The Bodleian owns a very large collection of material relating to J.R.R. Tolkien, totaling approximately 500 boxes of manuscript items! Much was donated by the Tolkien family in 1979; though manuscripts for The Hobbit, The Lord of the Rings and Farmer Giles of Ham had been sold to Marquette University by Tolkien himself in the late 1950s, the rest of his manuscripts, academic and personal papers reside with the Bodleian. The current display features over 200 items, roughly half of which have never been seen by the public before; fascinating doodles on the back of completed crossword puzzles, and scribblings such as the opening lines of Beowulf written in tengwar, are amongst the treasures.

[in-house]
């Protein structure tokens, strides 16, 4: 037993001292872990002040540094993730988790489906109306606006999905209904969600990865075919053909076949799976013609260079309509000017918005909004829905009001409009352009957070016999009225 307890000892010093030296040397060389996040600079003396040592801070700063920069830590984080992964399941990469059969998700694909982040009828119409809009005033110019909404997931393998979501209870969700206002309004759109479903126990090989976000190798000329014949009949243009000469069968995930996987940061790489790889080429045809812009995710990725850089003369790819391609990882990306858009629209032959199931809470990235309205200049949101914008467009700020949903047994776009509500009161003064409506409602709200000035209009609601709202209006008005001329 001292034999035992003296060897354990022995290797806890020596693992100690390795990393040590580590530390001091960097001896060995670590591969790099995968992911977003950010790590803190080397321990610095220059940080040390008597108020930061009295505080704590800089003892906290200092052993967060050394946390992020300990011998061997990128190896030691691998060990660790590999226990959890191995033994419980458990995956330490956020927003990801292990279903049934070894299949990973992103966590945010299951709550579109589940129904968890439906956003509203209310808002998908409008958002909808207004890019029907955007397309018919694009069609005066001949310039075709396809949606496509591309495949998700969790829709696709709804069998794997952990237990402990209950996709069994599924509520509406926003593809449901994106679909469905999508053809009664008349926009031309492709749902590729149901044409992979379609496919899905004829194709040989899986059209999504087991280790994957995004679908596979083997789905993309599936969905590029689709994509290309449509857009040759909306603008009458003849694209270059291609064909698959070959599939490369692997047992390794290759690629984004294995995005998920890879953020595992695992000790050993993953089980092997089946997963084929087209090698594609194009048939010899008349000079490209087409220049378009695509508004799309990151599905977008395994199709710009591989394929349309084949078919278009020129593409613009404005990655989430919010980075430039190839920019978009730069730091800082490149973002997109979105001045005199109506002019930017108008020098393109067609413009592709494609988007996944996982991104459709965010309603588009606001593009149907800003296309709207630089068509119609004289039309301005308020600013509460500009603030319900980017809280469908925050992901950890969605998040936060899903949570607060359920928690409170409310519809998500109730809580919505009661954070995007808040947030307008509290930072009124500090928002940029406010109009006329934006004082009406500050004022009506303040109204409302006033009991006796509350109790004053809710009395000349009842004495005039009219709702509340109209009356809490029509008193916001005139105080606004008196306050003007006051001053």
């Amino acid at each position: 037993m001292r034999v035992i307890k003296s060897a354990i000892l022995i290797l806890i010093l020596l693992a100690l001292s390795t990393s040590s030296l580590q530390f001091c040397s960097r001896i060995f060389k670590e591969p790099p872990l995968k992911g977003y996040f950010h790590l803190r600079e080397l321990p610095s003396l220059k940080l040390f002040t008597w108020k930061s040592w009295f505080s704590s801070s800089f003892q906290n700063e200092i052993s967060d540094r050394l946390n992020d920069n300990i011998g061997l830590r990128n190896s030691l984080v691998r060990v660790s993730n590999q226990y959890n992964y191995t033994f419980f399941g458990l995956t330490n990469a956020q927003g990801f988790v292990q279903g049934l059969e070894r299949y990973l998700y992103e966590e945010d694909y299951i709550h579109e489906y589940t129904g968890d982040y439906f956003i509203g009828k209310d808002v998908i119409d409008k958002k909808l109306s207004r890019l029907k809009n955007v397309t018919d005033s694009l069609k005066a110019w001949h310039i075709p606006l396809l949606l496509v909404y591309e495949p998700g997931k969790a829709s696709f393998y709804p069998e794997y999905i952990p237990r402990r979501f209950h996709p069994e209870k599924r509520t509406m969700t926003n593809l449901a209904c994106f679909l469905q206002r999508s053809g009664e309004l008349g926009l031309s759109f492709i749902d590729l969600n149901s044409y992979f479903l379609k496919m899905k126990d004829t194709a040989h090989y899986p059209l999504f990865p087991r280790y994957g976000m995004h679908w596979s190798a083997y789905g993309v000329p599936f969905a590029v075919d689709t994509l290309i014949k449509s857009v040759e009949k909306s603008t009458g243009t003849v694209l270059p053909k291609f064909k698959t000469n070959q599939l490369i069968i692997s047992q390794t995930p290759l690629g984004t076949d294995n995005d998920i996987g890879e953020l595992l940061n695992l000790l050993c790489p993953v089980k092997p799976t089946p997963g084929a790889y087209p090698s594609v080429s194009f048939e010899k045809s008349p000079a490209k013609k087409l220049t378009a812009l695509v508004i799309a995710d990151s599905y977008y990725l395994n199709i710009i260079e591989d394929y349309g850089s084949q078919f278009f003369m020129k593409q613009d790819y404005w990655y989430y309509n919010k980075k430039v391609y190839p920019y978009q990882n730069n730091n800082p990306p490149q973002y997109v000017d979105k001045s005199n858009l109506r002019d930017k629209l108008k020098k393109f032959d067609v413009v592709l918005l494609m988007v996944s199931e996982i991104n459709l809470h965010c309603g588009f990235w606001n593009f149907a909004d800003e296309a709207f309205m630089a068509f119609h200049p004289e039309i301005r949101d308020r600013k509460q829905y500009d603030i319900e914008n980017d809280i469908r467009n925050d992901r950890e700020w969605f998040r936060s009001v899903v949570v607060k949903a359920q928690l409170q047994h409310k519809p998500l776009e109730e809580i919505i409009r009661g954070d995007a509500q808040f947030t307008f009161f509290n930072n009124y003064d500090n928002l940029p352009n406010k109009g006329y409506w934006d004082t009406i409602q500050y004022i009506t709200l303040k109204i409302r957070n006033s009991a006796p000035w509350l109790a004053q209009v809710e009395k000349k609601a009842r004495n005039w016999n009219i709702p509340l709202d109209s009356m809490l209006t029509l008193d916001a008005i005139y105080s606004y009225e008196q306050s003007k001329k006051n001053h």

Staffer greendragon with exhibition curator Catherine McIlwaine (left)
Marquette University have been very supportive of the exposition, and have allowed many items from their collection to be included; McIlwaine said that the highlight of planning the exhibition, for her, was the opportunity to travel to Milwaukee twice, and to get to know the staff at Marquette. The ‘Maker of Middle-earth’ show sees some of Tolkien’s manuscripts and original art works being reunited for the first time since the 1950s!
Also featured in the current display are Tolkien’s own writing desk, chair, and some of his pipes, exclusively loaned by the Tolkien family, who have been very supportive of the endeavour. Christopher, Tolkien’s son and the editor of many of his works, was unfortunately not able to travel to visit the show, but his wife attended, and was delighted by it.